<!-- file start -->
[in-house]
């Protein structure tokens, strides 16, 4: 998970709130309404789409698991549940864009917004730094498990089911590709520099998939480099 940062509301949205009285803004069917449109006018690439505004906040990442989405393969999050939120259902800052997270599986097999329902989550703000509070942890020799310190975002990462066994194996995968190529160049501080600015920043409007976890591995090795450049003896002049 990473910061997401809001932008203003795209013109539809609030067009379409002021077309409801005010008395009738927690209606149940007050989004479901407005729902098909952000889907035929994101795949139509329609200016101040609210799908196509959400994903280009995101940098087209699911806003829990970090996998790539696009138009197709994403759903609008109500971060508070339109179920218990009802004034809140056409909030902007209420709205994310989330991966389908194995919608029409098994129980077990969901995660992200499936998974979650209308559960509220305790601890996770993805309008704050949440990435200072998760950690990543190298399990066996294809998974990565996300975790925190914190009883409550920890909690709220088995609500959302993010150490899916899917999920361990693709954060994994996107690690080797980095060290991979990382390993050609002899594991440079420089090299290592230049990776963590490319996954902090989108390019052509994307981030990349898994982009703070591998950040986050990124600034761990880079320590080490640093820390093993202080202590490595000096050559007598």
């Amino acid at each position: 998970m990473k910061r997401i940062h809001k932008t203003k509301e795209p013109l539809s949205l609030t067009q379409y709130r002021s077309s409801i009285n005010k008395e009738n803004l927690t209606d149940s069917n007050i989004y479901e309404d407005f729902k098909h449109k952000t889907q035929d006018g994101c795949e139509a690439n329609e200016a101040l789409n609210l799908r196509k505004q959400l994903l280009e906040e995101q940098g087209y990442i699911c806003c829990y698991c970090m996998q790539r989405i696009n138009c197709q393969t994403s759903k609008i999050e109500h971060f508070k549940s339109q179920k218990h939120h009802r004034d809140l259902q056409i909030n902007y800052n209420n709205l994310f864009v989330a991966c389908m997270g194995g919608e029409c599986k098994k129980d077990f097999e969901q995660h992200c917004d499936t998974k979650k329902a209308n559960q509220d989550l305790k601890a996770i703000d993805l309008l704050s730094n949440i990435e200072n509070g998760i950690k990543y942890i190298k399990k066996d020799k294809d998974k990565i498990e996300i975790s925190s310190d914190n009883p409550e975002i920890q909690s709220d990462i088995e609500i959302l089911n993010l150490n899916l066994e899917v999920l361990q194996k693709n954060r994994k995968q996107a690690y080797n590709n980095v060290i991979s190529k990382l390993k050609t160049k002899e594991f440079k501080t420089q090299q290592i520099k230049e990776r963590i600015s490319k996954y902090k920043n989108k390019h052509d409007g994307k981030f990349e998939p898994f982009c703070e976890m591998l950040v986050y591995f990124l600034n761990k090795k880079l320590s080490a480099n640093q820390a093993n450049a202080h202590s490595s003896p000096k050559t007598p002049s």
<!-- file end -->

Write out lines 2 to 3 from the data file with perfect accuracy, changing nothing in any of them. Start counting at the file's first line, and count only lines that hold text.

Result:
């Protein structure tokens, strides 16, 4: 998970709130309404789409698991549940864009917004730094498990089911590709520099998939480099 940062509301949205009285803004069917449109006018690439505004906040990442989405393969999050939120259902800052997270599986097999329902989550703000509070942890020799310190975002990462066994194996995968190529160049501080600015920043409007976890591995090795450049003896002049 990473910061997401809001932008203003795209013109539809609030067009379409002021077309409801005010008395009738927690209606149940007050989004479901407005729902098909952000889907035929994101795949139509329609200016101040609210799908196509959400994903280009995101940098087209699911806003829990970090996998790539696009138009197709994403759903609008109500971060508070339109179920218990009802004034809140056409909030902007209420709205994310989330991966389908194995919608029409098994129980077990969901995660992200499936998974979650209308559960509220305790601890996770993805309008704050949440990435200072998760950690990543190298399990066996294809998974990565996300975790925190914190009883409550920890909690709220088995609500959302993010150490899916899917999920361990693709954060994994996107690690080797980095060290991979990382390993050609002899594991440079420089090299290592230049990776963590490319996954902090989108390019052509994307981030990349898994982009703070591998950040986050990124600034761990880079320590080490640093820390093993202080202590490595000096050559007598």
């Amino acid at each position: 998970m990473k910061r997401i940062h809001k932008t203003k509301e795209p013109l539809s949205l609030t067009q379409y709130r002021s077309s409801i009285n005010k008395e009738n803004l927690t209606d149940s069917n007050i989004y479901e309404d407005f729902k098909h449109k952000t889907q035929d006018g994101c795949e139509a690439n329609e200016a101040l789409n609210l799908r196509k505004q959400l994903l280009e906040e995101q940098g087209y990442i699911c806003c829990y698991c970090m996998q790539r989405i696009n138009c197709q393969t994403s759903k609008i999050e109500h971060f508070k549940s339109q179920k218990h939120h009802r004034d809140l259902q056409i909030n902007y800052n209420n709205l994310f864009v989330a991966c389908m997270g194995g919608e029409c599986k098994k129980d077990f097999e969901q995660h992200c917004d499936t998974k979650k329902a209308n559960q509220d989550l305790k601890a996770i703000d993805l309008l704050s730094n949440i990435e200072n509070g998760i950690k990543y942890i190298k399990k066996d020799k294809d998974k990565i498990e996300i975790s925190s310190d914190n009883p409550e975002i920890q909690s709220d990462i088995e609500i959302l089911n993010l150490n899916l066994e899917v999920l361990q194996k693709n954060r994994k995968q996107a690690y080797n590709n980095v060290i991979s190529k990382l390993k050609t160049k002899e594991f440079k501080t420089q090299q290592i520099k230049e990776r963590i600015s490319k996954y902090k920043n989108k390019h052509d409007g994307k981030f990349e998939p898994f982009c703070e976890m591998l950040v986050y591995f990124l600034n761990k090795k880079l320590s080490a480099n640093q820390a093993n450049a202080h202590s490595s003896p000096k050559t007598p002049s």